Memoirs of a Mearns lass in Nazi-occupied France have been revealed for the first time in a new book which hopes to unlock more secrets of her fascinating story.
Having lain untouched for decades among kirk records from the parish around her home village of Drumlithie, the story of Ann McBain Murray has now been published by the locum minister who uncovered the account and felt it deserved to be shared with a wider audience.
The Rev Douglas Lamb also hopes the book will help unearth a photograph of the girl who penned the wartime work and is laid to rest close to her parents in the kirkyard at Glenbervie.
Known as Nan, she left the east coast community to broaden her horizons and work as an au pair in France, before finding herself effectively trapped in the country following the outbreak of war.
Mr Lamb, whose career in the ministry has taken him from the USA to Shetland before latterly working part-time in Angus and the Mearns said: “I was involved in getting some of the Glenbervie church records sent to Edinburgh for safe keeping.
“By chance, or maybe providence, I came across this typescript document entitled ‘A Scottish Girl’s Experience in Occupied France’.
“I picked it up and could scarcely put it down,” he added.
“It was a fascinating and easy read – interesting and at times exciting – characterised by occasional real fear and danger and also by considerable warmth and even humour.”
Nan returned to Scotland following the war to work in the kindergarten department of St Margaret’s School for Girls in Aberdeen, where she later became department head.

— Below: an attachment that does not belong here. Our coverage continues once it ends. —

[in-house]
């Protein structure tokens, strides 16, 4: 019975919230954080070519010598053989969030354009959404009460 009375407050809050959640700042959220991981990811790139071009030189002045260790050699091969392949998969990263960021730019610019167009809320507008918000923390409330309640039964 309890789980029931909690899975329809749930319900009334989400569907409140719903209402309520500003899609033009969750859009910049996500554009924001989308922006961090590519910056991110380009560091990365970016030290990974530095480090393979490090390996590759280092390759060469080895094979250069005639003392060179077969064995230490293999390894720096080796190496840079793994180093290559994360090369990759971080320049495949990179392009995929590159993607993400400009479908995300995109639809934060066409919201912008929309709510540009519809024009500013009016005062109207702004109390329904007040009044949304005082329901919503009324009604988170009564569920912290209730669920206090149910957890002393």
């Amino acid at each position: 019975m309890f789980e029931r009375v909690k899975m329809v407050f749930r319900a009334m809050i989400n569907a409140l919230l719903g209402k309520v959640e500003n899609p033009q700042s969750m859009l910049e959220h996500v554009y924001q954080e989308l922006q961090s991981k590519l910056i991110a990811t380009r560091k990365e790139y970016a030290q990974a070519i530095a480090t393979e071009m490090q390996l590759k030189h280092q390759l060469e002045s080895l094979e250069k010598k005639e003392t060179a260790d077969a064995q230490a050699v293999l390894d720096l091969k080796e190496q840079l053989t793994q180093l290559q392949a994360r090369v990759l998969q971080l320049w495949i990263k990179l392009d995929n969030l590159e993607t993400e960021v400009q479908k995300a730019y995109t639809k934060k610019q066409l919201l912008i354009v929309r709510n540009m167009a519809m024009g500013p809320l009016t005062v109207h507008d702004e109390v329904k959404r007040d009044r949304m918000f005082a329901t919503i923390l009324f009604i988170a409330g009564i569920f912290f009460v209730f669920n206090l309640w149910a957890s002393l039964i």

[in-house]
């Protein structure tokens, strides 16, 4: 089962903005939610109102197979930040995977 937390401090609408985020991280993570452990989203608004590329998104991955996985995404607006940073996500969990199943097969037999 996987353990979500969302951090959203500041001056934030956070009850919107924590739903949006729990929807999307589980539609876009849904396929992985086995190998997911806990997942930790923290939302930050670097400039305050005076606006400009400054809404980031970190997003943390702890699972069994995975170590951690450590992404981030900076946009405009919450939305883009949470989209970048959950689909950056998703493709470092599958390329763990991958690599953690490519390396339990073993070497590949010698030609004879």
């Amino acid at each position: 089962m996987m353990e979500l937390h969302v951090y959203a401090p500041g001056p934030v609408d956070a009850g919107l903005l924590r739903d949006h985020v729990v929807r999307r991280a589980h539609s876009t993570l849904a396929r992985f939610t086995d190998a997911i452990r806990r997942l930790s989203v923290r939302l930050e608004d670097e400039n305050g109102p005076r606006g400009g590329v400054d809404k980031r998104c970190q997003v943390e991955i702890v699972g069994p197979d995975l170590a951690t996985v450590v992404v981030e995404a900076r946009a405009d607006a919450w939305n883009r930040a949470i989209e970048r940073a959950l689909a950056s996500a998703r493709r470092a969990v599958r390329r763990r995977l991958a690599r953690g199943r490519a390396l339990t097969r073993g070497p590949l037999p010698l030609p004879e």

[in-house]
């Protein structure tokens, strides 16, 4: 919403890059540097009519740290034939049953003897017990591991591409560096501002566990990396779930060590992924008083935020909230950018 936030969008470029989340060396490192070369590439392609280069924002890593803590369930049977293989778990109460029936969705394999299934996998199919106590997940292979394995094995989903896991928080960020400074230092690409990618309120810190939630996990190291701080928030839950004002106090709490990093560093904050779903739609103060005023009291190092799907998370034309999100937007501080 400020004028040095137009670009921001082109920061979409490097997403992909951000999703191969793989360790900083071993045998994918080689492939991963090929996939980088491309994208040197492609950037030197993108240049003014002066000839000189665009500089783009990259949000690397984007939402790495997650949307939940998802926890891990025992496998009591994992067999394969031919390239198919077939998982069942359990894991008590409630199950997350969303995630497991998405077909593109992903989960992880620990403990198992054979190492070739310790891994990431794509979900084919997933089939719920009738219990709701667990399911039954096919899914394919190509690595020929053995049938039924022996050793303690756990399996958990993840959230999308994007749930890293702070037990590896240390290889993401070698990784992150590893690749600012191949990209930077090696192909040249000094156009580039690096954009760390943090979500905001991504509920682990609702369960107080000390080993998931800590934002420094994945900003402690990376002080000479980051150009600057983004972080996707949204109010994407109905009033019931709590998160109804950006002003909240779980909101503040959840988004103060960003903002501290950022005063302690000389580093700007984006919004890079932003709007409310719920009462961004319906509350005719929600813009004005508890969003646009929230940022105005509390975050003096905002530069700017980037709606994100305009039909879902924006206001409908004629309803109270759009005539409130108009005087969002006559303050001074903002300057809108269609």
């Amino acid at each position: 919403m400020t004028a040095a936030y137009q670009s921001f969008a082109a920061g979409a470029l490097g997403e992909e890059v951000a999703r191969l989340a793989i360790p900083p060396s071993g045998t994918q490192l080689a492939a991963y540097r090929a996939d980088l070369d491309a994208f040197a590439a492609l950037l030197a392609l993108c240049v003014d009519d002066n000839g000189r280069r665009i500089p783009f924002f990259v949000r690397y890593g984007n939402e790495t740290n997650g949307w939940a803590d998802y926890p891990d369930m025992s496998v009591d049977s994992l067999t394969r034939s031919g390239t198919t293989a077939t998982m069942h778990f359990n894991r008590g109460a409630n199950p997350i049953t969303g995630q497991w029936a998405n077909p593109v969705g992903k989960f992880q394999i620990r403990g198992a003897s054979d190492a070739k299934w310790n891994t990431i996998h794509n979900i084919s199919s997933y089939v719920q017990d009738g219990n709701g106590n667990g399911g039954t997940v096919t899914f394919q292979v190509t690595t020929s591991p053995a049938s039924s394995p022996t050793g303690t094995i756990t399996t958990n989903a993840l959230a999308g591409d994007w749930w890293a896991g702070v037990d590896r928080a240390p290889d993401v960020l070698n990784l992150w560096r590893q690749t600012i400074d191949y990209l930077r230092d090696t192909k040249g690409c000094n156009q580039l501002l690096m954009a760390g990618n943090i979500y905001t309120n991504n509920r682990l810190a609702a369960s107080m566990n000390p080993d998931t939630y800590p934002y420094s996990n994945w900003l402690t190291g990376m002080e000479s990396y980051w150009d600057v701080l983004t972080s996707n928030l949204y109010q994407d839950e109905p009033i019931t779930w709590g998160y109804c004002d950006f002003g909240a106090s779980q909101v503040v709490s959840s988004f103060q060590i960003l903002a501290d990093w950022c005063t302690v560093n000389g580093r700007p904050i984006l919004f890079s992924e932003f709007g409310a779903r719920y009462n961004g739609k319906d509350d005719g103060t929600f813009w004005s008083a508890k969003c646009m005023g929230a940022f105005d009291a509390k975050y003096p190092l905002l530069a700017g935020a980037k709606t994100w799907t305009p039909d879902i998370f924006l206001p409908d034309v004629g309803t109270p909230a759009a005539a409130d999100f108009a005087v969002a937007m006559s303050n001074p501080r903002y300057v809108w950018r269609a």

Her time away from the Mearns, before her death at the age of 55 in 1972, has left gaps in Nan’s life story which Mr Lamb hopes to piece together.
“Sadly, without more research we do not know much more about Nan, largely because the generation that really knew her is now gone,” he said.
“Nan was the only daughter of Alexander Murray, the local tailor, and his wife, Flora Craigon. For many years her father was the session clerk at Glenbervie and his wife had a close family connection with the local hotel and farm in the village, so in their day they were very much at the centre of local life.
“She is interred with a brother, Alexander, close to her parents in Glenbervie, but I haven’t been able to source a photograph of her and hopefully one may exist,” added Douglas.
“In her quiet way she was a bit of a heroine, so I am happy to be telling her story through the publication of her memoirs.
“It seems appropriate that as the 75th anniversary of the end of World War II approaches that they have now been published.”
The book is available locally, with proceeds from it going to Glenbervie kirk.